I first met David McLimans the summer of 2001, on a blind date at the Greenbush Bar six weeks after my divorce was finished—done and dusted, as the Irish say—and six weeks before 9/11.
I had been told, somewhat misleadingly, that David was a commercial illustrator. The only commercial illustrator I’d ever known was a man in Connecticut who had drawn the image of Pepperidge Farm that now appears on all the Pepperidge Farm packages. I prepared myself for I don’t know what: someone more superficial, more garrulous, more commercial than the man I met.
David was handsome and shy, wearing ivory shorts, an ivory camp shirt, and German sandals, sitting at the bar with a beer: Madison was in a hot spell, yet there was something very cool about him even in the heat, a dashing dash of the spiritually self-exiled Green Bay lad. (Well, he was a silver fox and women were mad for him—not to put too fine a point on it.)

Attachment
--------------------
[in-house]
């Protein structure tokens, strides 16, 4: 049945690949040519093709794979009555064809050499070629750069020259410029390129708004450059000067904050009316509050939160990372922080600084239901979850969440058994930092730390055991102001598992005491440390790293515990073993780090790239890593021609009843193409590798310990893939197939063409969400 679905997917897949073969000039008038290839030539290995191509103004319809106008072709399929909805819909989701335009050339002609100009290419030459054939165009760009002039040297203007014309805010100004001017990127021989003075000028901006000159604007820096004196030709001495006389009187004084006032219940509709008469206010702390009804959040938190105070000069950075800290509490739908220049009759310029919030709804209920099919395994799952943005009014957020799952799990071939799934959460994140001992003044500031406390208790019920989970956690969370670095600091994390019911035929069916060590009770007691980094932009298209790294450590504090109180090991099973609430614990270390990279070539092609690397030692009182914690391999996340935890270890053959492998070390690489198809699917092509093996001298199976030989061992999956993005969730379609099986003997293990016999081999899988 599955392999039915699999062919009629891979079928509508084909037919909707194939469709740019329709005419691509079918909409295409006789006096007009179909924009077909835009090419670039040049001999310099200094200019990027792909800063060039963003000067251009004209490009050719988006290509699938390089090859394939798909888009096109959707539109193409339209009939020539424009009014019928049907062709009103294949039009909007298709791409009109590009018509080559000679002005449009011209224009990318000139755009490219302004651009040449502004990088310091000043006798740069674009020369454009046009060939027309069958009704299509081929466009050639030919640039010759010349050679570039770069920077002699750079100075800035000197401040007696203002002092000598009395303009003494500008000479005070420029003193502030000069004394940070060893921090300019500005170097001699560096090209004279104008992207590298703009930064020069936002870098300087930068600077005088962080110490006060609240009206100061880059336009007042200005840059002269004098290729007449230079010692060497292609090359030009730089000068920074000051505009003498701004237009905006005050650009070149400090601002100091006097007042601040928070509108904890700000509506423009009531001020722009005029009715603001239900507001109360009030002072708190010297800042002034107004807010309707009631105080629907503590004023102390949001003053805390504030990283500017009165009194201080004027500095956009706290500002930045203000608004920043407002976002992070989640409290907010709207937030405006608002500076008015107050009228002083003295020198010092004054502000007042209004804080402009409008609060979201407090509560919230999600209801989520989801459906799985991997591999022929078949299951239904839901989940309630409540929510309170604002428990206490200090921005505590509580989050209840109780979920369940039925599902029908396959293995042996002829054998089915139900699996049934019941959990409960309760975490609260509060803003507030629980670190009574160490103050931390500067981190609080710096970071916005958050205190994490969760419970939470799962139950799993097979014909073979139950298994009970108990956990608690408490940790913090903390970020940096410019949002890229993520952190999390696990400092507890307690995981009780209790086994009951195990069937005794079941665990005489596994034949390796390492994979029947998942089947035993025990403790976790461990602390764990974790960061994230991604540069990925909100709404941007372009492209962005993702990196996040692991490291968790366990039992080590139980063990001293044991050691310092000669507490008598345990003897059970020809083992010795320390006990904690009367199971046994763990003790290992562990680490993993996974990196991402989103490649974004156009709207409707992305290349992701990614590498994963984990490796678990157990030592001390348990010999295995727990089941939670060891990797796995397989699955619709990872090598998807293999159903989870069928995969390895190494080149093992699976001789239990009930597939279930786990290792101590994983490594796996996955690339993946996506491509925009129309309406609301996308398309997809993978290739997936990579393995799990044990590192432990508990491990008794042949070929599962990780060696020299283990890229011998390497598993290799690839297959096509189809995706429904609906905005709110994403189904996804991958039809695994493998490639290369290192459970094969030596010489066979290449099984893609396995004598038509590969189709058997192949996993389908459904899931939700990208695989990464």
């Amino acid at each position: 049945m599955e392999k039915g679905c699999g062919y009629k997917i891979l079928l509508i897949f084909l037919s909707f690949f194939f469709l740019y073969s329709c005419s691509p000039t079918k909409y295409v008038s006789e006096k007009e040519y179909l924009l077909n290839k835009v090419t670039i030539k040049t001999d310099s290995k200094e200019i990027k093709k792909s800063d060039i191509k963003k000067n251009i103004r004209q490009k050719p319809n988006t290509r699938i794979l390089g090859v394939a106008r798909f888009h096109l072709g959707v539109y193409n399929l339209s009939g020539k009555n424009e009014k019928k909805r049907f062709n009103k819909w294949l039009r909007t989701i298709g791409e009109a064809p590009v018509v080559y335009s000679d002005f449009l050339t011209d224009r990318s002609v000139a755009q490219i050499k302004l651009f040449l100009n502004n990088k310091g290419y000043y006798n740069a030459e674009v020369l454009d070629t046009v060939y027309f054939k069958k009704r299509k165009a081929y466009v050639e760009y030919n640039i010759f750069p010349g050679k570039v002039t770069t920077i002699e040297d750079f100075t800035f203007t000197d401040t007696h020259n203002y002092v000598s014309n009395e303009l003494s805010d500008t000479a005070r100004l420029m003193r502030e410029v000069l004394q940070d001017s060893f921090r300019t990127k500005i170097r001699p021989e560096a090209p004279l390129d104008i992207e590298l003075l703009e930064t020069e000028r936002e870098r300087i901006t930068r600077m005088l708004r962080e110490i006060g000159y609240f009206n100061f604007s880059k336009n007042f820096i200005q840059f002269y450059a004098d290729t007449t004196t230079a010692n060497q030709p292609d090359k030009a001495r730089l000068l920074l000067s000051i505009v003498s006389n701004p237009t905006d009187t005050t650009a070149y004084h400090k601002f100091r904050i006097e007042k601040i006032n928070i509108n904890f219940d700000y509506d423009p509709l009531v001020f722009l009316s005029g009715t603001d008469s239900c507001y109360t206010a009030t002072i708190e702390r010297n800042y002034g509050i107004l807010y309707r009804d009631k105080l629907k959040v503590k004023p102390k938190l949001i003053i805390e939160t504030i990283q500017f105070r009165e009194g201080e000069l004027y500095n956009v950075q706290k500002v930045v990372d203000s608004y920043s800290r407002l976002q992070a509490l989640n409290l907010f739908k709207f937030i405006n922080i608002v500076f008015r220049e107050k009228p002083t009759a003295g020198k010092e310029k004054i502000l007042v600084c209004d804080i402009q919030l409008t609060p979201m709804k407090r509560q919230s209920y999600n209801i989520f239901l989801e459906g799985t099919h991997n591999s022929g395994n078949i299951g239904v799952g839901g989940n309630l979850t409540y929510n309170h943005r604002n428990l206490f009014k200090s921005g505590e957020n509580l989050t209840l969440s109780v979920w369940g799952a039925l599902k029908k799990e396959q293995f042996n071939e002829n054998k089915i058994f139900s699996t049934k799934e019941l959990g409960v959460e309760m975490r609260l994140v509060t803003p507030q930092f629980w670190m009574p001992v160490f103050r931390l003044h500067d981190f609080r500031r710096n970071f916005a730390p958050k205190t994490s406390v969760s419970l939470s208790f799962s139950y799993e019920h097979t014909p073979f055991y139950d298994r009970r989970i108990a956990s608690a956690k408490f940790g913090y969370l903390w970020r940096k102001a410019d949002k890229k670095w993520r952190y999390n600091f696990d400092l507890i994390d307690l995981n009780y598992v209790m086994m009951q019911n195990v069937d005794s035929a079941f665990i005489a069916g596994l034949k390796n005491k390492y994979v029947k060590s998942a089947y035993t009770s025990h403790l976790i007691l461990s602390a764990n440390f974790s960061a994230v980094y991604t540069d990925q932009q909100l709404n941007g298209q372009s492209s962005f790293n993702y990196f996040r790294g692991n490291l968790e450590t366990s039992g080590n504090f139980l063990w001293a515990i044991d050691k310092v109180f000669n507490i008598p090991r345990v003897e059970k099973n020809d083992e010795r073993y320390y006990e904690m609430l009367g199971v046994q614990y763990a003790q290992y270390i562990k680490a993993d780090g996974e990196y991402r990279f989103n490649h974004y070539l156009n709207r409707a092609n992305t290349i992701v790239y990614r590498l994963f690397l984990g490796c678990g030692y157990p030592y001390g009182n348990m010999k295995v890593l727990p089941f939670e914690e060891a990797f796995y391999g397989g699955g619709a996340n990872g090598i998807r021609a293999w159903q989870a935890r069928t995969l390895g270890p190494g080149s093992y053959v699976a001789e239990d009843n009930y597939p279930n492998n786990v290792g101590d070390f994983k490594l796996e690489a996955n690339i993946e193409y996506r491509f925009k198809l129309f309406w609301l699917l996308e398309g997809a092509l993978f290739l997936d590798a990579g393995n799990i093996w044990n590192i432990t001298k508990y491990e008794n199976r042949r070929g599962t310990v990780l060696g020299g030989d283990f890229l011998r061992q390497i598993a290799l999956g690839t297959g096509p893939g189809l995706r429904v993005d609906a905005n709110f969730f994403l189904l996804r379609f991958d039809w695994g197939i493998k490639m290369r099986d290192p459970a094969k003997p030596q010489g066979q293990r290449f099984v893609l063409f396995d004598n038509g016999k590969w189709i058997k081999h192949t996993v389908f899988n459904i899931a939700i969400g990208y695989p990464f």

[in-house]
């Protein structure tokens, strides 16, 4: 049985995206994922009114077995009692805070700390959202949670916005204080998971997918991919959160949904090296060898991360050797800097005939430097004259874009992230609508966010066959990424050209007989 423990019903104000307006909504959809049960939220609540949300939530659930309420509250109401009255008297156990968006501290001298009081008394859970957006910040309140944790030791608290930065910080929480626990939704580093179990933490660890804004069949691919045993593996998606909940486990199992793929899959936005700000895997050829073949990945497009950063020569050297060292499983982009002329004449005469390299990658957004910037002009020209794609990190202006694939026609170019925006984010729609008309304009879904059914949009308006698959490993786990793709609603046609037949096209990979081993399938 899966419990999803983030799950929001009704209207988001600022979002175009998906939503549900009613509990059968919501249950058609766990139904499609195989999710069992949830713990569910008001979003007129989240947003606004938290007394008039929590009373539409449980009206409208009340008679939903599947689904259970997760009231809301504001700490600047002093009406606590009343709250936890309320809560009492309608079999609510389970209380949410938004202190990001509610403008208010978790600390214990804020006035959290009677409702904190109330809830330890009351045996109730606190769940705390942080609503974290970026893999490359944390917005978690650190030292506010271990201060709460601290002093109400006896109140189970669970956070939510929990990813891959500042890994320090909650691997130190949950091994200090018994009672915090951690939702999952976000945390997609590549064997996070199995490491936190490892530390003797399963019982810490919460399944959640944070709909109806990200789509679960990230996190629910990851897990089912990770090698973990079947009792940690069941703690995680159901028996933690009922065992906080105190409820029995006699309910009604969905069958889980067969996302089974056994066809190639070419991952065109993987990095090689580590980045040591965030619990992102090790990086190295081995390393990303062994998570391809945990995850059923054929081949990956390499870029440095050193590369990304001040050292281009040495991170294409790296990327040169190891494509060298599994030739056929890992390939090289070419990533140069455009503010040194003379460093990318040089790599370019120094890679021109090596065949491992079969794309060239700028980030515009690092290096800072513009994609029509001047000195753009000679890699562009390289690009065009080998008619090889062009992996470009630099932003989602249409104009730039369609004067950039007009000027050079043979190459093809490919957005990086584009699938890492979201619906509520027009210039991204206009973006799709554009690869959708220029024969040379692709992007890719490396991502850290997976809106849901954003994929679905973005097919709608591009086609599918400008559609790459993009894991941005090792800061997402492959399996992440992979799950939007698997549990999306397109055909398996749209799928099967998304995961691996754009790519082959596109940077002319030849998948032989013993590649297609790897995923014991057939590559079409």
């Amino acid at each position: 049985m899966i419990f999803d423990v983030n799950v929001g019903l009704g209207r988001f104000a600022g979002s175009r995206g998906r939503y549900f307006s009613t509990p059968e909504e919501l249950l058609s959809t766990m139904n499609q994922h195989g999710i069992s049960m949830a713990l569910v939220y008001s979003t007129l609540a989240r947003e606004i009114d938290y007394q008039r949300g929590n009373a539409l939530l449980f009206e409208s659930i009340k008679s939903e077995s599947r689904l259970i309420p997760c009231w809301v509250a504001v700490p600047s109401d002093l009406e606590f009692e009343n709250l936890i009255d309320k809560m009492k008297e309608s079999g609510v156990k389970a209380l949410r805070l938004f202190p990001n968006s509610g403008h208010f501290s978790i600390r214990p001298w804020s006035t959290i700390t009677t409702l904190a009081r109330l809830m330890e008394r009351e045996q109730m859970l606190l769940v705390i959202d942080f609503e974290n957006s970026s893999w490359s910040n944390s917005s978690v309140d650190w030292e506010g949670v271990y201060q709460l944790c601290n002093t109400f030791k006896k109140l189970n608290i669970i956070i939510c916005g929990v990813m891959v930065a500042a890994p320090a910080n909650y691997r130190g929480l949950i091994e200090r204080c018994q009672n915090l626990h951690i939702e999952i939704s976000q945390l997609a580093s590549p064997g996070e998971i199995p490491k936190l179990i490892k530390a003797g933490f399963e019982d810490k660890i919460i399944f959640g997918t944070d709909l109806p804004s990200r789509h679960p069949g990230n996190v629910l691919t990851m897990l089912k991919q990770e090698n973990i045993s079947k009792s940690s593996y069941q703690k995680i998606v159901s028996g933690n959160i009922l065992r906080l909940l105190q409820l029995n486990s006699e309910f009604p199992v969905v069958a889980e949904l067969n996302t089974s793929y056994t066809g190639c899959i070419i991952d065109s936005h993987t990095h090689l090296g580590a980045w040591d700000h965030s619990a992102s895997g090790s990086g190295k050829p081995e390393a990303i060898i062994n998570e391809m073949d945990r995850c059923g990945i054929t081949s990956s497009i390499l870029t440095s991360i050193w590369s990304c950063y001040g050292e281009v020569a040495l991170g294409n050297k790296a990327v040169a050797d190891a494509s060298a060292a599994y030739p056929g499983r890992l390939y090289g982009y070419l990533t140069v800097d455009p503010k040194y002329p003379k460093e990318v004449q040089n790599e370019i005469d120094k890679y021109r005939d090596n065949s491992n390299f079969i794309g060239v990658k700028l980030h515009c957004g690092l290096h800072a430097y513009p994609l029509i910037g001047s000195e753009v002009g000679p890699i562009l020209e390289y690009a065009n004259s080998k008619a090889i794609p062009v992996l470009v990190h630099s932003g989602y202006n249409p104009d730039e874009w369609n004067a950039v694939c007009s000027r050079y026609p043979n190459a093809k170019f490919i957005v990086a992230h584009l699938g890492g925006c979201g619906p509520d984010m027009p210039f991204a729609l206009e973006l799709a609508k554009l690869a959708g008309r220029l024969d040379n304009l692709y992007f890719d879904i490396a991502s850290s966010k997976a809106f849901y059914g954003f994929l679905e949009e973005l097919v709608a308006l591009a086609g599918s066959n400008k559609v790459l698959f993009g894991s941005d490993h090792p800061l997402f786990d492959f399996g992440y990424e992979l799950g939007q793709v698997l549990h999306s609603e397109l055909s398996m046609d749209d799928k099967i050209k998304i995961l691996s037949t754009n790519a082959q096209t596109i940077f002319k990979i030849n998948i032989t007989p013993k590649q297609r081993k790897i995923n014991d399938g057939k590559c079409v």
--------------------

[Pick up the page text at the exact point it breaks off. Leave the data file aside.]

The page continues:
We found ourselves a table and more beer and spoke about being artists in Madison. I kept wondering why our paths had never crossed before (perhaps because we were both quasi-hermits, in our houses doing our work). He spoke of his appreciation of maps and postage stamps as aesthetic objects, of his time in the Navy, of his daughter, Hannah; the full range of his artistic talent and his deep, quick, offbeat sense of humor slowly began to reveal themselves.
That week I mailed him a book on cartography, a bunch of foreign stamps that had come in from European publishers, and a sheet of USPS special-issue illustrator stamps, asking him which illustrator he liked best. His choice was Rockwell Kent, who had illustrated Melville’s leviathan. Perhaps this was apt, given David’s history with sea creatures and boats and strong, figurative drawing.